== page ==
Weekly Newsletter from Christian Vegetarian Association CVA - September 12, 2018
From Christian Vegetarian Association (CVA)

  1. Once-in-a-lifetime Opportunity
  2. Activist Feedback
  3. Why Do We Have Consciousness?
  4. From the All-Creatures.Org Ministry

1. Once-in-a-lifetime Opportunity for a Committed, Hard-working Ethical Vegan Couple or Individual – Available October 1, 2018

The Mary T. and Frank L. Hoffman Family Foundation is offering a full-time salaried position with All-Creatures.org in exchange for living in a home next door to our main facility at no cost, including utilities, internet and Roku TV paid for by the Foundation. The home is a beautiful, quiet, lakefront three-bedroom, two-bath furnished home in Athens, NY.

If you are interested in all the details, I'd love to hear from you – Veda Stram (All-Creatures Administrator), 360/631-5100.

2. Activist Feedback

Rick Hershey, who leafleted at a Colton Dixon concert on 8/3, writes:

I handed out 500 CVA booklets at St. Louis University - Chaifetz Arena.

3. Why Do We Have Consciousness?

This question has beguiled scientists and philosophers for centuries, so don’t expect the definitive answer here. In previous essays, have raised doubts about free will, but why would we have consciousness if we don’t have free will?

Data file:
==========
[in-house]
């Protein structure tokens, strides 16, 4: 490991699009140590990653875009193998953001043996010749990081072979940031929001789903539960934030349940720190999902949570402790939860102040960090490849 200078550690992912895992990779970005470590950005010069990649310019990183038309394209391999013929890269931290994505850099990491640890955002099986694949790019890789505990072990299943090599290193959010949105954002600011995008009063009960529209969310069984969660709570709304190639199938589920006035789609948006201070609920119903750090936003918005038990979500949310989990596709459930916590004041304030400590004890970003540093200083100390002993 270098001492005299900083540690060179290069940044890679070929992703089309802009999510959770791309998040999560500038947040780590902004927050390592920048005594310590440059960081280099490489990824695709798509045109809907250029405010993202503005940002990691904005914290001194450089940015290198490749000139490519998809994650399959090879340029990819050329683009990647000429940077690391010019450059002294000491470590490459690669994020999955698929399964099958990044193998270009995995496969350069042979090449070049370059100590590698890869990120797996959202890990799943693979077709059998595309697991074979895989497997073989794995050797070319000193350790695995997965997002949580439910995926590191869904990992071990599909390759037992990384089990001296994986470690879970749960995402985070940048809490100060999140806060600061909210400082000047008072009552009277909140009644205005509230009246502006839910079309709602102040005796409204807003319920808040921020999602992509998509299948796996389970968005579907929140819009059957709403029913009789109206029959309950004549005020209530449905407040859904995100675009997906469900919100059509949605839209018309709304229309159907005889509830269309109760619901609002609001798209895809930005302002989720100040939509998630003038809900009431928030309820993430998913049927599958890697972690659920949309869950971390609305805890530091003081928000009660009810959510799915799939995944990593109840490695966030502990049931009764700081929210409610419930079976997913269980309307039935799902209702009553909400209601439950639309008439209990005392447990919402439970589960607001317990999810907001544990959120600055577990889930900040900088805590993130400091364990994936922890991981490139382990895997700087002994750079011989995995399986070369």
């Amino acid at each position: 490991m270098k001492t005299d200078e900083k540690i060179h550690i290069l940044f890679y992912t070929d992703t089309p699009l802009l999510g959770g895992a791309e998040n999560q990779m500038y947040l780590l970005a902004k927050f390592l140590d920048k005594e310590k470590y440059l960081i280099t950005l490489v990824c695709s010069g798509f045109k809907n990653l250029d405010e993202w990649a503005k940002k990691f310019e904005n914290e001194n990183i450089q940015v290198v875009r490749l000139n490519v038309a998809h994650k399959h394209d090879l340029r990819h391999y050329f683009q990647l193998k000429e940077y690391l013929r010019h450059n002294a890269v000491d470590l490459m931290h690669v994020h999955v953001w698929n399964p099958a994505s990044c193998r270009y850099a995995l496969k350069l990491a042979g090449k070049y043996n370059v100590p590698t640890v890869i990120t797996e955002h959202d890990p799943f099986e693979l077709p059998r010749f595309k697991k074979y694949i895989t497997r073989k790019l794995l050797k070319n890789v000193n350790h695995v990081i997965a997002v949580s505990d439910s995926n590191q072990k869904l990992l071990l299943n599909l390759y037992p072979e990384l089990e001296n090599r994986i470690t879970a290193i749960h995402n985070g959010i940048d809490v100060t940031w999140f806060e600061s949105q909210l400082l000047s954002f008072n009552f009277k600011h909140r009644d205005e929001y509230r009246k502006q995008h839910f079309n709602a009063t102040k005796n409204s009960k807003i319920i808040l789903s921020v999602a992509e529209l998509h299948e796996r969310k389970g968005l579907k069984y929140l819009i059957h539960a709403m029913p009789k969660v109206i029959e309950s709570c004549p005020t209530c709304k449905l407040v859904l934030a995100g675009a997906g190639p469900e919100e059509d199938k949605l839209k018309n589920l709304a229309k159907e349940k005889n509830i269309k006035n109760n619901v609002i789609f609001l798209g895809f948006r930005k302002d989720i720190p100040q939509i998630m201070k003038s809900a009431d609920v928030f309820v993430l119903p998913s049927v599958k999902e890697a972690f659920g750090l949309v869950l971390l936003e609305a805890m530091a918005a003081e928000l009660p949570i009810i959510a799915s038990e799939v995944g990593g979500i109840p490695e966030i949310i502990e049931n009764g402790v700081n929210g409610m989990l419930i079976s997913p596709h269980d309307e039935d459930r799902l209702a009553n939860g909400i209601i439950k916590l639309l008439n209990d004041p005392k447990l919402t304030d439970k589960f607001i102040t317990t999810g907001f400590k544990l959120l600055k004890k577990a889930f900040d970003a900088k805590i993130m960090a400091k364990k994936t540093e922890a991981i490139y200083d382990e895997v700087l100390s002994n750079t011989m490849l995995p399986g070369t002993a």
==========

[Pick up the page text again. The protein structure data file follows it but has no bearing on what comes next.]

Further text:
Perhaps being conscious has allowed creatures to have subjective feelings that help them make difficult decisions. For example, a male animal might pick up the scent of a female ready to mate, as well as the scent of a predator. In deciding whether trying to mate is worth the risk, he chooses between his feeling of desire and his feeling of fear.

The ability to allow the strength of different feelings to inform choices helps creatures to adapt to and make rational choices in a wide range of situations. Yet, we have non-conscious computer programs that can make complex “choices” and can even learn from experience (artificial intelligence). However, such computer programs need thousands and thousands of lines of code, and it might be impossible to reproduce this type of complexity in a living organism.

These secular thoughts on consciousness intersect with metaphysical considerations when I come to consider my own consciousness. How do I subjectively experience what is happening in my own body (which includes a sense of continuity of consciousness within this body over time) and not the subjective experience of any other body? I might have good explanations for consciousness in general, but I am clueless as to how my own consciousness came to inhabit the body I call “mine.”

These thoughts suggest that there are aspects to existence that we don’t understand. I think it is reasonable to consider theological explanations, with the caveat that we should use caution and humility when arriving at conclusions about the nature of the divine. In particular, we should abide by the saying “don’t believe everything you think” when it comes to believing that God loves the same things we do and God hates the same things we do. The benefit of doubt should go the way of compassion.

Stephen R. Kaufman, M.D.

4. From All-Creatures.org Ministry

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